Come to MORE’s January workshop to learn how to build a stronger and more active chapter.

January 24th 12:00-2:30pm
CUNY Graduate Center
365 5th Ave at 34th st NYC room 5409
Free childcare is available – please email more@morecaucusnyc.org to reserve.

We will be serving free pizza and soft drinks during our post workshop meet and mingle from 2:30-3:00pm.

If you can not make this workshop email: more@morecaucusnyc.org  to set up a meeting near you

 

Get Out The Vote!

November 2, 2014 — Leave a comment

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MORE’s Election Guide

MORE has endorsed Howie Hawkins for Governor  and Brian Jones for Lieutenant Governor (Green Party-Row F on the NYS ballot). We urge all UFT members get out the vote! Let’s send Albany a message that attacking teachers and privatizing our education is not acceptable.

While UFT/NYSUT leadership under Unity caucus has responded to Cuomo’s anti-teacher comments  in an unconcerned manner and has even expressed gratitude to Rob Astorino for writing an open letter to teachers, they have ignored the candidacy of Howie Hawkins. Hawkins is a fellow union brother and is running with UFT member Brian Jones for Lieutenant Governor on a pro-public education and pro-union platform. We know full well that Hawkins/Jones are not being acknowledged by union leadership because of Jones’ role as a founder of MORE, our dissident caucus that has challenged Unity caucus for leadership of UFT and NYSUT. This is a great disservice to educators, parents, and students across our state. UFT/NYSUT ought to use their vast resources to educate union members and parents of all their choices in this critical election. UFT/NYSUT has allowed Cuomo to run on the Working Families line, instead of a pro-labor Hawkins.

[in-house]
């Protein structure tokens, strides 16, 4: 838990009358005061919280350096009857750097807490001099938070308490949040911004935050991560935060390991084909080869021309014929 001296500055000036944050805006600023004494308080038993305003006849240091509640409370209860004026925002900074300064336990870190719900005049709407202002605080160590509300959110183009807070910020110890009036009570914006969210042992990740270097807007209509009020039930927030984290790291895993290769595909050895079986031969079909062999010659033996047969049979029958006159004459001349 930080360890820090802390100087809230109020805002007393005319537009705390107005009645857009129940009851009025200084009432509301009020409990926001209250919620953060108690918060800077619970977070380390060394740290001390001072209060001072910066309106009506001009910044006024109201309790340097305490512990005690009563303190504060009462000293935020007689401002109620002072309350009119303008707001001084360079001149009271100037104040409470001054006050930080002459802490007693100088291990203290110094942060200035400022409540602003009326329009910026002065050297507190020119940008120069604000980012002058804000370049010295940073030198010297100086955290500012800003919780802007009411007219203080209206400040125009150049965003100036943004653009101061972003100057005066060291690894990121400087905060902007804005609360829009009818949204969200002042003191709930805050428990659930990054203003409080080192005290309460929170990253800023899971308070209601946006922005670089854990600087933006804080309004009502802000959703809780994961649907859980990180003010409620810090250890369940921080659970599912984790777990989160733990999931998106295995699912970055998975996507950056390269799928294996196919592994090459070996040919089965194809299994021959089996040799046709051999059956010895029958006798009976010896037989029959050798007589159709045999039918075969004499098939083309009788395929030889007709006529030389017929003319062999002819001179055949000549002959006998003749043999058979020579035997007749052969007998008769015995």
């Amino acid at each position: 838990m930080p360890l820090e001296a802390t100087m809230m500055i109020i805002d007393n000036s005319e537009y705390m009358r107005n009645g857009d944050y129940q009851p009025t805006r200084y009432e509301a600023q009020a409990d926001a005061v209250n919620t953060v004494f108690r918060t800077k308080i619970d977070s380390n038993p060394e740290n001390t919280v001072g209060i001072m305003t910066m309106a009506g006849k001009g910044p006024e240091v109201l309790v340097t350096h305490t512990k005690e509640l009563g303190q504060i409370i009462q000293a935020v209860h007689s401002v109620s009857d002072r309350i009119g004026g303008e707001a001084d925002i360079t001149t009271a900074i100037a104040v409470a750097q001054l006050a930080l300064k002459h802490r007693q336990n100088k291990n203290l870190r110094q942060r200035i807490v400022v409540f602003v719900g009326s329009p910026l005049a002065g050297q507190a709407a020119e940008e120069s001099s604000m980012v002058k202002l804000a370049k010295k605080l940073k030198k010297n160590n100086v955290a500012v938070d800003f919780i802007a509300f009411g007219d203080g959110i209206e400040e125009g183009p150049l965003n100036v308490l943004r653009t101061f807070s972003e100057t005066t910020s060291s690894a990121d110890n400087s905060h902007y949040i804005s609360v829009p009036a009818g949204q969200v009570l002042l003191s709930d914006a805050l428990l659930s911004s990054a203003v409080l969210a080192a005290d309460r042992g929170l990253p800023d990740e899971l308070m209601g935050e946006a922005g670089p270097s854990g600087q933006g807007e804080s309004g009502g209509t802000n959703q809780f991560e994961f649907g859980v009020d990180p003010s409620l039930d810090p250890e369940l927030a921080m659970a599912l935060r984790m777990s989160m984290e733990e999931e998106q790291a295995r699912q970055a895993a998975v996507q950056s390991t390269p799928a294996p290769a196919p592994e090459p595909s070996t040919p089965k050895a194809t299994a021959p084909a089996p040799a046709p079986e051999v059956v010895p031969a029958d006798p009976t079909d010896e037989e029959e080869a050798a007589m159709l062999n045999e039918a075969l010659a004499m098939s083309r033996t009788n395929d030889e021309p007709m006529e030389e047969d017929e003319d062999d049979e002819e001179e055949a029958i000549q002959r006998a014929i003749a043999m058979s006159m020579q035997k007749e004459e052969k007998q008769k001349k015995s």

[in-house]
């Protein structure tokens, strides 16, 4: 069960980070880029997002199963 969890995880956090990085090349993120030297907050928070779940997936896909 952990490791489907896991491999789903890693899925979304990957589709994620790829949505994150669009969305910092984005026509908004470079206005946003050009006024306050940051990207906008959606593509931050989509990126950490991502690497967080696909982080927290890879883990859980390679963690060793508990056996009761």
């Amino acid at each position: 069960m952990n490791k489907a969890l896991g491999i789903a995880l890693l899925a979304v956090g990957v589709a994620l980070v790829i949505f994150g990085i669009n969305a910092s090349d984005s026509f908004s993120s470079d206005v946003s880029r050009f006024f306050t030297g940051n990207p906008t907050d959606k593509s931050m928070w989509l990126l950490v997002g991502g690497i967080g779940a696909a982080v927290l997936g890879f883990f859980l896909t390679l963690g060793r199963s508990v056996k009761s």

NYSUT Locals throughout the state have endorsed Howie Hawkins/Brian Jones and their pro-education, anti-high stakes testing stance including, Buffalo Teachers Association and Port Jefferson Station Teachers Association.

 Please see Hawkins/Jones letter to teachers here.

 Here is NYSUT’s voter guide.

There are three referendum proposals on this year’s ballot.

These are suggestions from former Deputy Comptroller for New York State and special education teacher Harris Lirtzman:

 

Proposition 1:  Revising State’s Redistricting Process

 

It is a sham piece of “reform” brought to us by Governor Cuomo and the Legislature in the form of a “special commission” that would handle the decennial reapportionment of election districts. When you read the text you think, “Well, can’t be worse than what we’ve now got with ‘Three Men in a Room.'”